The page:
Veteran Suicide

Veterans (defined in this report as individuals with current or previous military service) often experience higher rates of negative health outcomes, including posttraumatic stress disorder, substance use disorder, depression, and suicide.5 From 2013–2017, 714 veterans died by suicide, which accounted for approximately 1 in every 5 Wisconsin suicides.

The average age of veteran suicide deaths (59) was significantly higher when compared to non-veteran suicide deaths (43). Veterans were also significantly more likely to use a firearm (70% of all veteran suicides) as the method of suicide and be male (97% of all veteran suicides) when compared to non-veterans. Among non-veterans, 45% of all suicide deaths used a firearm and 75% were male.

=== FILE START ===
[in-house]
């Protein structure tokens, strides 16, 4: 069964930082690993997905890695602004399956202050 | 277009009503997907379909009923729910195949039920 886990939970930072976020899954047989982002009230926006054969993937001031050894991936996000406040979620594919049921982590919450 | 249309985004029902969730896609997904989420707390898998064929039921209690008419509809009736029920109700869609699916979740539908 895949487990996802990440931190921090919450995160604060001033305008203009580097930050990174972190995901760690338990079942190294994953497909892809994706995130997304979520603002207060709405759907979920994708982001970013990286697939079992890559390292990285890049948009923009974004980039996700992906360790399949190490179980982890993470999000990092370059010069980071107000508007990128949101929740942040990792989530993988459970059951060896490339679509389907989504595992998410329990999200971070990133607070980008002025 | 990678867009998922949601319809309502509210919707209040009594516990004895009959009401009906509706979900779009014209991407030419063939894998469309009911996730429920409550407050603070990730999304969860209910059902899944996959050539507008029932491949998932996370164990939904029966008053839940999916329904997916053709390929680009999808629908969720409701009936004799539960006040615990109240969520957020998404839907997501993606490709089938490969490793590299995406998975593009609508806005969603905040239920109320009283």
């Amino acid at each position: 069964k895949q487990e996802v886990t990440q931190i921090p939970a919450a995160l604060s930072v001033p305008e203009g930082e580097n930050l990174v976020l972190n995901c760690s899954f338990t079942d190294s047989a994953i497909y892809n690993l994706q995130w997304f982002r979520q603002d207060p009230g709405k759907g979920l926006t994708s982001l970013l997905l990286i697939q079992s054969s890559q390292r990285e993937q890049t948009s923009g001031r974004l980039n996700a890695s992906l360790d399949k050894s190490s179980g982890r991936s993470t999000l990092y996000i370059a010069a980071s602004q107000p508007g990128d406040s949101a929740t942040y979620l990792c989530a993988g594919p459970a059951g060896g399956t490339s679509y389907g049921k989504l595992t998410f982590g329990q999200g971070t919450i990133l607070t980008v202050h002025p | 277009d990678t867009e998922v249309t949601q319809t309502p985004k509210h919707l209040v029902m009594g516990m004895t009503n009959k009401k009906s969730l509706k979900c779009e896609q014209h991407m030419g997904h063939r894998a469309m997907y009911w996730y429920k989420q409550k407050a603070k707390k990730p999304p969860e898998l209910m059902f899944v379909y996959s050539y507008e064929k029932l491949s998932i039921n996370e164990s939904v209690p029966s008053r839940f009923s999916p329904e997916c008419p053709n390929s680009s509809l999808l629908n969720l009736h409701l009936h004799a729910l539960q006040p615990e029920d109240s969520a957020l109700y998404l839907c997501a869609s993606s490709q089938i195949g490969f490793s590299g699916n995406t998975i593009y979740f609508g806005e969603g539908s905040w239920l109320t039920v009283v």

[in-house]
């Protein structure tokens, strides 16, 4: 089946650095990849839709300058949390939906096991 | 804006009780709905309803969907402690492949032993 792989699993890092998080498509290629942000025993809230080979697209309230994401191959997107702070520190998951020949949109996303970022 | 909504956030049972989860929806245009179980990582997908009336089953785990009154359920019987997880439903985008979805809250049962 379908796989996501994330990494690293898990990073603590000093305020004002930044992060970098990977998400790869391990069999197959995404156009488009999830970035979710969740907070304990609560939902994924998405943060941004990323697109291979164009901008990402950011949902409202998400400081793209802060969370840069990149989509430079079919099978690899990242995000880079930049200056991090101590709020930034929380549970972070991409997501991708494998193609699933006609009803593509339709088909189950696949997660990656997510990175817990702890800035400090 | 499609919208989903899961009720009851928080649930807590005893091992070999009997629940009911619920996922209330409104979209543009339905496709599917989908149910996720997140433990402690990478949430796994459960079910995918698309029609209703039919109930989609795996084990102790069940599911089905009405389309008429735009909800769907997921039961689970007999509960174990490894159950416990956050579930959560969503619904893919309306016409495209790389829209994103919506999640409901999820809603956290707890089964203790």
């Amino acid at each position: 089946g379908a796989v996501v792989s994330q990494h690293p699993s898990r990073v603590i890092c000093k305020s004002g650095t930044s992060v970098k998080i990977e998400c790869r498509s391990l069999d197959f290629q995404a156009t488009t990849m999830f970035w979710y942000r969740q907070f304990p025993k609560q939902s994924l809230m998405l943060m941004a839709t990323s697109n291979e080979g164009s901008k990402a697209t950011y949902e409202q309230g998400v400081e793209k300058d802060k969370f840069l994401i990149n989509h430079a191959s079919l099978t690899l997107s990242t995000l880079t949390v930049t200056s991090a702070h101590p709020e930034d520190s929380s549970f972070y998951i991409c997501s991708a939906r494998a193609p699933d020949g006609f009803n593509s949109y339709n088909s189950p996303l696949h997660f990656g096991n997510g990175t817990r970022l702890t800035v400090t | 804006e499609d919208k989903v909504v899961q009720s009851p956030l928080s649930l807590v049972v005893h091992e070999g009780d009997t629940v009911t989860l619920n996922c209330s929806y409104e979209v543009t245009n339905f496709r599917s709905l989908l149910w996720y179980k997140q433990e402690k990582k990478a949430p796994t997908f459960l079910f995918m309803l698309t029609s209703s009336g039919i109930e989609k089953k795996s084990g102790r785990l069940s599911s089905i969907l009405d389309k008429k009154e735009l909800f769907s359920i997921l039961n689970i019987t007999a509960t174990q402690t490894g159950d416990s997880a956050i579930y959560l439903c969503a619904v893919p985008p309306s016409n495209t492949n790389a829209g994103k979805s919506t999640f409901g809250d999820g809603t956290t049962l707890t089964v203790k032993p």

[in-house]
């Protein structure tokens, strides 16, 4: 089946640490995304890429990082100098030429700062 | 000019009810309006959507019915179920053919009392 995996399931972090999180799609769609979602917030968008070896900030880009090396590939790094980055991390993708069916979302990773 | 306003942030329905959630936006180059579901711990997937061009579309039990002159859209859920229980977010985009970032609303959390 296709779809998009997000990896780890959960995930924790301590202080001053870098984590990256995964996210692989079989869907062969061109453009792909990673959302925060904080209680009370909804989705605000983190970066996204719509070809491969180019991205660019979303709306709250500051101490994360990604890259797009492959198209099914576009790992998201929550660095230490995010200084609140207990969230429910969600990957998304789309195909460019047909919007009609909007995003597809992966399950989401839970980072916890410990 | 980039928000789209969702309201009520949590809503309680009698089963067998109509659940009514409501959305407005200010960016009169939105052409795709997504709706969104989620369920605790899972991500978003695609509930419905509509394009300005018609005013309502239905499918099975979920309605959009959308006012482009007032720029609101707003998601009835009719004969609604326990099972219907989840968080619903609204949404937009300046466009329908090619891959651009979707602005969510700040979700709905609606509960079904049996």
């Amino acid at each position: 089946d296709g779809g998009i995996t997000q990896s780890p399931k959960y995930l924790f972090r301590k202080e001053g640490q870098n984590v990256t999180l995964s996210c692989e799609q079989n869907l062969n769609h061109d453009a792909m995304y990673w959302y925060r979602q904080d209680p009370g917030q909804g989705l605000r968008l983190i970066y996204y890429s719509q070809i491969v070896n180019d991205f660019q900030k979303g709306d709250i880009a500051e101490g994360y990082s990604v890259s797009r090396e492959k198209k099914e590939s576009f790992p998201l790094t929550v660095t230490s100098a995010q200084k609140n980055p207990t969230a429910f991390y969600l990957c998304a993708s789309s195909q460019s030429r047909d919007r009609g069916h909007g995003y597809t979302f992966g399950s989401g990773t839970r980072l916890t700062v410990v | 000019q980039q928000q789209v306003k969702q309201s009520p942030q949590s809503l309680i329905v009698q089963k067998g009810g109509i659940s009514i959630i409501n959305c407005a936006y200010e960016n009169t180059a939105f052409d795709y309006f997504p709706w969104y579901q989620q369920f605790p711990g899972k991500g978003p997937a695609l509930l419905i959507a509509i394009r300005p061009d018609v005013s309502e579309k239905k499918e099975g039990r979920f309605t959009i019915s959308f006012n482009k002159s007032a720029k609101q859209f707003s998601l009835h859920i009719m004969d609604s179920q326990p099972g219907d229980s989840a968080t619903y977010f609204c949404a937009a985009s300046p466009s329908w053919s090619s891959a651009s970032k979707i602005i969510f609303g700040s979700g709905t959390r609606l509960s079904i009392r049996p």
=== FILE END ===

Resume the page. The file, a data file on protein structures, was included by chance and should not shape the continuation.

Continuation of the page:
Figure 18. The proportion of suicides that were veterans increased with age from 2013–2017. For example, 8% of suicides among those ages 35–44 were veterans and 72% were veterans among those ages 85 or older.

5. Olenick M, Flowers M, Diaz VJ. US veterans and their unique issues: enhancing health care professional awareness. Adv Med Educ Pract. 2015;6:635–639. Published 2015 Dec 1. doi:10.2147/AMEP.S89479.


Figure 19. Veterans were significantly more likely to have a reported physical health problem when compared to non-veterans from 2013–2017. They were significantly less likely to have a mental health issue or history of suicide attempts reported when compared to non-veterans. Posttraumatic stress disorder was also significantly more common among veterans who died by suicide when compared to non-veterans.